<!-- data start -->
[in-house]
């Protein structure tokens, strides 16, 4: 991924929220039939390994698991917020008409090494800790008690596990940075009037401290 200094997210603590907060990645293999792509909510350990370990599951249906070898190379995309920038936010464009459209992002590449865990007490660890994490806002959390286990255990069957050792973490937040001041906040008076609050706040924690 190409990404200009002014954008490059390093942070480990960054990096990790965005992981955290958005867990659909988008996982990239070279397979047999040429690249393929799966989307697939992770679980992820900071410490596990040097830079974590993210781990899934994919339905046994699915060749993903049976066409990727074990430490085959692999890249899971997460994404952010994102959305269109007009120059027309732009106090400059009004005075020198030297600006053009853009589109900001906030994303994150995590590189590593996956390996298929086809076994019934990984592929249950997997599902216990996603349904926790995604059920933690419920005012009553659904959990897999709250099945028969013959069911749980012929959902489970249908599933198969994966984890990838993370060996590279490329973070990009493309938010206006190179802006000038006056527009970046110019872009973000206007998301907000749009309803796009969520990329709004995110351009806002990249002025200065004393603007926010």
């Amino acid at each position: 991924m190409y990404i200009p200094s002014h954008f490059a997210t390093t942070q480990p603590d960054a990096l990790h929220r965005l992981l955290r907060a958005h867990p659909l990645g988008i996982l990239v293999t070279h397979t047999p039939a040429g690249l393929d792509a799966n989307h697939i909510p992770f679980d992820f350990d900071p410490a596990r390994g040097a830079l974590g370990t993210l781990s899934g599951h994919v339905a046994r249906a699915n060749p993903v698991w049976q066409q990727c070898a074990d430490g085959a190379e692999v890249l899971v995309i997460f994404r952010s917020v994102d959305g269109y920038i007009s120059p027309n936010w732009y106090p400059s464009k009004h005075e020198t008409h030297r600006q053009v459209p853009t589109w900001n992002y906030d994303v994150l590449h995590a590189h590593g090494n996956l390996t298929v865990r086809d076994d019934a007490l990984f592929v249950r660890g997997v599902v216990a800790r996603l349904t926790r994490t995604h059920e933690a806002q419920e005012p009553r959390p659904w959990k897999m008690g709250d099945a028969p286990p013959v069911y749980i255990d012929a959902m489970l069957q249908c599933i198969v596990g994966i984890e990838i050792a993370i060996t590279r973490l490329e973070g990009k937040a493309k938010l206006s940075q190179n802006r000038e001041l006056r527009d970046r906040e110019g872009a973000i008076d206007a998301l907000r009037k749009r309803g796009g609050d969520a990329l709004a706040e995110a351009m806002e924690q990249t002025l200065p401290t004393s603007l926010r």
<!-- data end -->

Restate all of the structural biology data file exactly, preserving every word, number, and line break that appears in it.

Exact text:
[in-house]
């Protein structure tokens, strides 16, 4: 991924929220039939390994698991917020008409090494800790008690596990940075009037401290 200094997210603590907060990645293999792509909510350990370990599951249906070898190379995309920038936010464009459209992002590449865990007490660890994490806002959390286990255990069957050792973490937040001041906040008076609050706040924690 190409990404200009002014954008490059390093942070480990960054990096990790965005992981955290958005867990659909988008996982990239070279397979047999040429690249393929799966989307697939992770679980992820900071410490596990040097830079974590993210781990899934994919339905046994699915060749993903049976066409990727074990430490085959692999890249899971997460994404952010994102959305269109007009120059027309732009106090400059009004005075020198030297600006053009853009589109900001906030994303994150995590590189590593996956390996298929086809076994019934990984592929249950997997599902216990996603349904926790995604059920933690419920005012009553659904959990897999709250099945028969013959069911749980012929959902489970249908599933198969994966984890990838993370060996590279490329973070990009493309938010206006190179802006000038006056527009970046110019872009973000206007998301907000749009309803796009969520990329709004995110351009806002990249002025200065004393603007926010």
């Amino acid at each position: 991924m190409y990404i200009p200094s002014h954008f490059a997210t390093t942070q480990p603590d960054a990096l990790h929220r965005l992981l955290r907060a958005h867990p659909l990645g988008i996982l990239v293999t070279h397979t047999p039939a040429g690249l393929d792509a799966n989307h697939i909510p992770f679980d992820f350990d900071p410490a596990r390994g040097a830079l974590g370990t993210l781990s899934g599951h994919v339905a046994r249906a699915n060749p993903v698991w049976q066409q990727c070898a074990d430490g085959a190379e692999v890249l899971v995309i997460f994404r952010s917020v994102d959305g269109y920038i007009s120059p027309n936010w732009y106090p400059s464009k009004h005075e020198t008409h030297r600006q053009v459209p853009t589109w900001n992002y906030d994303v994150l590449h995590a590189h590593g090494n996956l390996t298929v865990r086809d076994d019934a007490l990984f592929v249950r660890g997997v599902v216990a800790r996603l349904t926790r994490t995604h059920e933690a806002q419920e005012p009553r959390p659904w959990k897999m008690g709250d099945a028969p286990p013959v069911y749980i255990d012929a959902m489970l069957q249908c599933i198969v596990g994966i984890e990838i050792a993370i060996t590279r973490l490329e973070g990009k937040a493309k938010l206006s940075q190179n802006r000038e001041l006056r527009d970046r906040e110019g872009a973000i008076d206007a998301l907000r009037k749009r309803g796009g609050d969520a990329l709004a706040e995110a351009m806002e924690q990249t002025l200065p401290t004393s603007l926010r």